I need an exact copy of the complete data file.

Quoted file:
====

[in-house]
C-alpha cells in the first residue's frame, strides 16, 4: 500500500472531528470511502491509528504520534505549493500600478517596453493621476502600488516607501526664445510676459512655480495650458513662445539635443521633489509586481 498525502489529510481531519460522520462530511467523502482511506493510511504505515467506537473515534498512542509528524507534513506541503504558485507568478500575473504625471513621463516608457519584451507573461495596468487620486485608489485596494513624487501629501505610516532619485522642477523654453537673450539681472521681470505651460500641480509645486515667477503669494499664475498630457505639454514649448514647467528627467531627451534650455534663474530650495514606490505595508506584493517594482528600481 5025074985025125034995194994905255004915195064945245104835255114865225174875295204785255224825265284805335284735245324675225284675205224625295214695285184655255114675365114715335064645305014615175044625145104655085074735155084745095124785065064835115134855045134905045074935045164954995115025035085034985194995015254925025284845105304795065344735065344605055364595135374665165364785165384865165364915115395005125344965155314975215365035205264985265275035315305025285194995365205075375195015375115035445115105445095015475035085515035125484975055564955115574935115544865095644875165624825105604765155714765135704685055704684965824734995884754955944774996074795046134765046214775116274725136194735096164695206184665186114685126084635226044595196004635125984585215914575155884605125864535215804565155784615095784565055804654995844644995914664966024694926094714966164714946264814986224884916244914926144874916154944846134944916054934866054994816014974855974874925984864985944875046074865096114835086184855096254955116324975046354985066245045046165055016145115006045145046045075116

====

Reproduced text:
[in-house]
C-alpha cells in the first residue's frame, strides 16, 4: 500500500472531528470511502491509528504520534505549493500600478517596453493621476502600488516607501526664445510676459512655480495650458513662445539635443521633489509586481 498525502489529510481531519460522520462530511467523502482511506493510511504505515467506537473515534498512542509528524507534513506541503504558485507568478500575473504625471513621463516608457519584451507573461495596468487620486485608489485596494513624487501629501505610516532619485522642477523654453537673450539681472521681470505651460500641480509645486515667477503669494499664475498630457505639454514649448514647467528627467531627451534650455534663474530650495514606490505595508506584493517594482528600481 5025074985025125034995194994905255004915195064945245104835255114865225174875295204785255224825265284805335284735245324675225284675205224625295214695285184655255114675365114715335064645305014615175044625145104655085074735155084745095124785065064835115134855045134905045074935045164954995115025035085034985194995015254925025284845105304795065344735065344605055364595135374665165364785165384865165364915115395005125344965155314975215365035205264985265275035315305025285194995365205075375195015375115035445115105445095015475035085515035125484975055564955115574935115544865095644875165624825105604765155714765135704685055704684965824734995884754955944774996074795046134765046214775116274725136194735096164695206184665186114685126084635226044595196004635125984585215914575155884605125864535215804565155784615095784565055804654995844644995914664966024694926094714966164714946264814986224884916244914926144874916154944846134944916054934866054994816014974855974874925984864985944875046074865096114835086184855096254955116324975046354985066245045046165055016145115006045145046045075116